A Full Bench of the Fair Work Commission (FWCFB) has provided guidance on the question of when an employee may be “genuinely redundant”, considering in particular the questions of what constitutes satisfactory consultation and when overseas redeployment may be required.

Implications for employers

This decision highlights that in a redundancy situation, employers need to be very careful to ensure they satisfy their consultation obligations under applicable awards and enterprise agreements. In particular, employers should be conscious of the need to genuinely consider and promptly respond to issues raised by employees during consultation.

The decision also provides valuable guidance on two issues which may be of concern to many employers dealing with their award consultation obligations (the situation may be different under a differently worded enterprise agreement consultation clause):

  • the question of balancing the obligation under awards to consult as “early as practicable” with other commercial objectives. In particular, it appears that a short period of consultation prior to redundancy being effective may be acceptable in a situation where an employer wishes to make a global announcement regarding redundancies and/or needs to protect data which may be damaged by disaffected employees; and

  • while the particular circumstances of the case will always need to be considered, it appears that overseas redeployment is unlikely to be expected where the employer’s practices and policies suggest this would be unusual. This is broadly consistent with earlier single member Fair Work Commission decisions on this subject.

Background: relevant law

Under the FW Act, an employee who is “genuinely redundant” cannot bring a claim for unfair dismissal (essentially, that the dismissal is harsh, unjust or unreasonable) upon termination. A “genuine redundancy” will occur where:

  • there is no longer a need for the person’s job to be performed because of changes in the company’s operational requirement; and

  • the employer has complied with any obligation in a modern award or enterprise agreement to consult about the redundancy; and

  • the employer has been unable to redeploy the employee within its own enterprise or the enterprise of an associated entity.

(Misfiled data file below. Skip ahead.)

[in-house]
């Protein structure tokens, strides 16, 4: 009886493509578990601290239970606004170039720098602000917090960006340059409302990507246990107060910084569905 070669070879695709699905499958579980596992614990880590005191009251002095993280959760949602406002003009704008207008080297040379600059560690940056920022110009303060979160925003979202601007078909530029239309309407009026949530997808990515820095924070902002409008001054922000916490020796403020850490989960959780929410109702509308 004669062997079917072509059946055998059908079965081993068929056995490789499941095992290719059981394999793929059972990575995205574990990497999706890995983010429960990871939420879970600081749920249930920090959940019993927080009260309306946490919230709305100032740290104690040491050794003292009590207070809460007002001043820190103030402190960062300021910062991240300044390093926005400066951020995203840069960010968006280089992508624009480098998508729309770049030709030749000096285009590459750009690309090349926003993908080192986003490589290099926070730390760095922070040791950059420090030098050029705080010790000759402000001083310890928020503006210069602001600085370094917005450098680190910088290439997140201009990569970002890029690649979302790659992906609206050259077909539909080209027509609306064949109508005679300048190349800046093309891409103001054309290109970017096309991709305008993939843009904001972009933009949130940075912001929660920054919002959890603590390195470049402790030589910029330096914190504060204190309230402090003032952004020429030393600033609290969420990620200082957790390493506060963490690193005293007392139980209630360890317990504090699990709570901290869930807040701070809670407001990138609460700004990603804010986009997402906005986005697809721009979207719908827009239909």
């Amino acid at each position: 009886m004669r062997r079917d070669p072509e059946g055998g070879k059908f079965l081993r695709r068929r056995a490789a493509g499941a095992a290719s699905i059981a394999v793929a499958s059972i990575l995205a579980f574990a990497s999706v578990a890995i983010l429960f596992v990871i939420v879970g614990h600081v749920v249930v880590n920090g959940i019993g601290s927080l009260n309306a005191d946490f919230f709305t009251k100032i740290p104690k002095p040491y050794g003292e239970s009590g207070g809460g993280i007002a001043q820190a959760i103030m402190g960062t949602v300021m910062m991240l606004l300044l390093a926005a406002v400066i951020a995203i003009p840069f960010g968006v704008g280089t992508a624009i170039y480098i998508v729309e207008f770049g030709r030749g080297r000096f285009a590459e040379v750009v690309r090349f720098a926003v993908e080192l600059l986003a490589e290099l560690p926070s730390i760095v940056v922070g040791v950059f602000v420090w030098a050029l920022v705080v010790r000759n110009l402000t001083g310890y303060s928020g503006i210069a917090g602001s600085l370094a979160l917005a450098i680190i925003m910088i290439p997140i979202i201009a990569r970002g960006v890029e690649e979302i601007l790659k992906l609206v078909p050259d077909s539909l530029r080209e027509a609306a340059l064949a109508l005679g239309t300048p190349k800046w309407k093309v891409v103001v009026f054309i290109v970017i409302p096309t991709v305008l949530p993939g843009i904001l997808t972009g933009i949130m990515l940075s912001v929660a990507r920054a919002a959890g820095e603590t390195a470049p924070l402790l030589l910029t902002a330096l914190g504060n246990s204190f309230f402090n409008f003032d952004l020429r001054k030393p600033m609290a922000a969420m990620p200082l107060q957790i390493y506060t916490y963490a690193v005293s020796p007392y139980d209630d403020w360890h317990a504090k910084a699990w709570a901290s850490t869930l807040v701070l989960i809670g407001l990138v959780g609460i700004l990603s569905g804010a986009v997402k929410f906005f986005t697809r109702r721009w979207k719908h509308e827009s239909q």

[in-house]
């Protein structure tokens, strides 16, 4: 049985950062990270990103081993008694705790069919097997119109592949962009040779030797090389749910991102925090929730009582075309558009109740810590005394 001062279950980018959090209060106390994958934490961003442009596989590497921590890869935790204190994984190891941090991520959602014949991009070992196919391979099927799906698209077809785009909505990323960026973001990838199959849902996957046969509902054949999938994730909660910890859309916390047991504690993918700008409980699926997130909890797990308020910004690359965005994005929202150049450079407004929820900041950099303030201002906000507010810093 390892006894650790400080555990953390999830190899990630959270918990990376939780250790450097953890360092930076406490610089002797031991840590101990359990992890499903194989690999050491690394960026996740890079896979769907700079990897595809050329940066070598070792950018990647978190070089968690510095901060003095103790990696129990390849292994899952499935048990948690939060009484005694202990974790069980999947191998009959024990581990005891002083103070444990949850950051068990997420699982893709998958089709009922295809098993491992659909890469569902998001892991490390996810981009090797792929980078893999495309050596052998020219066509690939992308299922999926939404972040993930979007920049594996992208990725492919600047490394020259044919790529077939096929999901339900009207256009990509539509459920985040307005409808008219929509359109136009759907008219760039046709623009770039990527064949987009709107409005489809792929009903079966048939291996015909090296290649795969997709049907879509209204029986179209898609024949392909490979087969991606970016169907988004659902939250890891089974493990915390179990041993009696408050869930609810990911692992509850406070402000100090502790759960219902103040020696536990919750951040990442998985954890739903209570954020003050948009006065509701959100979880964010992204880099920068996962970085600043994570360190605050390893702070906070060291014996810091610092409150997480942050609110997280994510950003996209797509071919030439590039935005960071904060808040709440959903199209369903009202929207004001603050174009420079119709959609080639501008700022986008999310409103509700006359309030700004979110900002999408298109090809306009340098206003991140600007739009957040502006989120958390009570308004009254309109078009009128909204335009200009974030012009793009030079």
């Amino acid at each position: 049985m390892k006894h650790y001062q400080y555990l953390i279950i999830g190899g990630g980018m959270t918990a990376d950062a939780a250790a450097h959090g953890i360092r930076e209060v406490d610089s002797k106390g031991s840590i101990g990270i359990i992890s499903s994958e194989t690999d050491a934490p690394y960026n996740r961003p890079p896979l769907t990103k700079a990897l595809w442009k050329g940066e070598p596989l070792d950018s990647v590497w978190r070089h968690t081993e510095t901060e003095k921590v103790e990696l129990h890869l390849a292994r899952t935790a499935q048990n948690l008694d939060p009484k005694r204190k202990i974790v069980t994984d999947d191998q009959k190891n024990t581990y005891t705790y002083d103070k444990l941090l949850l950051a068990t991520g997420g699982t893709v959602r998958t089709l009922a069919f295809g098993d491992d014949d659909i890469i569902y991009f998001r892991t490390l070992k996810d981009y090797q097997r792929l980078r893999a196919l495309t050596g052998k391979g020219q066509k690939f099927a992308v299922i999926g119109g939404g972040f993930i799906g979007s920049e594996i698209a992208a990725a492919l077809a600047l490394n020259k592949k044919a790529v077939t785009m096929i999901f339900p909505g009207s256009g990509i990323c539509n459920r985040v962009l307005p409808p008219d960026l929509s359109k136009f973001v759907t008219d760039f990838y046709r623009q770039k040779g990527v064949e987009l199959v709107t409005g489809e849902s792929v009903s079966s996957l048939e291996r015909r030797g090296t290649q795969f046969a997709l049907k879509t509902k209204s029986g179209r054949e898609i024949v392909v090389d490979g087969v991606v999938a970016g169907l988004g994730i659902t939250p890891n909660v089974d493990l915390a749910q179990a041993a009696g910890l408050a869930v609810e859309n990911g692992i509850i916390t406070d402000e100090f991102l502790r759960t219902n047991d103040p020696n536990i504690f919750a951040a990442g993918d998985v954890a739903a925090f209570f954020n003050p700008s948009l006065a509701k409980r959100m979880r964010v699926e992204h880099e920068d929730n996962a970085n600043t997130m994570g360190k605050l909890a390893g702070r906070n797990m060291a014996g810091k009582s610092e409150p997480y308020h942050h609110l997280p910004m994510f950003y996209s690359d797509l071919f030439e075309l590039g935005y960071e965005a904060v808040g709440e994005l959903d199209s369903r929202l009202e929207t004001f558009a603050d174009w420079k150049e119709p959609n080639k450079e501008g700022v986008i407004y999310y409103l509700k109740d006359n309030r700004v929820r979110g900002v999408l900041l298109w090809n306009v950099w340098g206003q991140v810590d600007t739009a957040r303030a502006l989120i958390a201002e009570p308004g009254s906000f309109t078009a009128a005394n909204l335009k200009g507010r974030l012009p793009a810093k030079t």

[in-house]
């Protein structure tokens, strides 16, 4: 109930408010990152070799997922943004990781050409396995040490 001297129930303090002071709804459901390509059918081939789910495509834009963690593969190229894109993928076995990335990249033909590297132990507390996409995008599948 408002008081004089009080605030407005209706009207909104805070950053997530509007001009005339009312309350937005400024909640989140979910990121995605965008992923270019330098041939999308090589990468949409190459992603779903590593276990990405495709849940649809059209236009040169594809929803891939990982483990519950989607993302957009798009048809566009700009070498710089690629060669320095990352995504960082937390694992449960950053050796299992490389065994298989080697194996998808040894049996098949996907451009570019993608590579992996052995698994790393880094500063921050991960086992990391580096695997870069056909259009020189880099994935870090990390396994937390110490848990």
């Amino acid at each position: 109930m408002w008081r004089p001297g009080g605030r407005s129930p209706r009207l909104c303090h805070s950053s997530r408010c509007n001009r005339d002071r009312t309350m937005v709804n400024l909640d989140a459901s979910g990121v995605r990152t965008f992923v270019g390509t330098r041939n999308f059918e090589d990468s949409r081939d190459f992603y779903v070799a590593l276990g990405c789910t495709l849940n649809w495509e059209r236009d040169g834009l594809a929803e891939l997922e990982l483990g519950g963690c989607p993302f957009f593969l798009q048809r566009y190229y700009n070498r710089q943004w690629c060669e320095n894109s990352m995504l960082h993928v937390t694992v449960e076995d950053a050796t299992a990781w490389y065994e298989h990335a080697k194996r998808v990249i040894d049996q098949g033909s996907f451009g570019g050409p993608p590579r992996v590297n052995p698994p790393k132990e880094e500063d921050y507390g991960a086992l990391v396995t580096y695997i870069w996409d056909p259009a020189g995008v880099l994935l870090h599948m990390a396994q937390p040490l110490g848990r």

Modern awards contain a provision requiring that employees be consulted on major workplace change. Consultation discussions are required to “commence as early as practicable after a definite decision has been made by the employer to make the change”.

Background: facts

In January 2012, Mr Murray commenced employment with Ventyx as a technical project manager. In June 2012, the project Mr Murray was working on was cancelled and he began working on other projects. From May 2013, Mr Murray was placed “on the bench”, meaning that he was between projects and insufficiently occupied with work.

Around this time, Ventyx determined that its business globally was not performing to expectations. Ventyx determined to address the problem globally by reducing the number of employees “on the bench”. From the beginning of June 2013, Mr Murray’s name was on a list of employees who may be made redundant in Australia.

On 1 July 2013, Mr Murray was informed of his redundancy, to take effect from the following day. Ventyx elected not to provide employees with greater notice of their redundancies as it wished to advise all employees across the globe at the same time. Further, Ventyx had contractual obligations to ensure the integrity and confidentiality of its clients’ data and wished to avoid the possibility of a disaffected redundant employee causing damage by mishandling data.

Upon being advised of his redundancy, Mr Murray was given a list of job vacancies, including overseas vacancies. Ventyx and Mr Murray met to discuss his redundancy after 1 July 2013. Mr Murray expressed an interest in redeployment to Atlanta, Georgia, USA. However, he was advised that the decision to make him redundant was final. No real consideration was given to redeploying him to Atlanta (such redeployment would have cost at least $15,000).

Mr Murray brought an unfair dismissal claim. Ventyx resisted the claim, on the basis that Mr Murray was “genuinely redundant” and not eligible to bring the claim.

Decision at first instance

At first instance, Deputy President Gooley concluded that Mr Murray was not “genuinely redundant” and had been unfairly dismissed. DP Gooley found that:

  • it was true to say that there was no longer a need for Mr Murray’s position to be performed;

  • however, Ventyx had failed to comply with the consultation procedures set out in the applicable award. In particular, DP Gooley found that: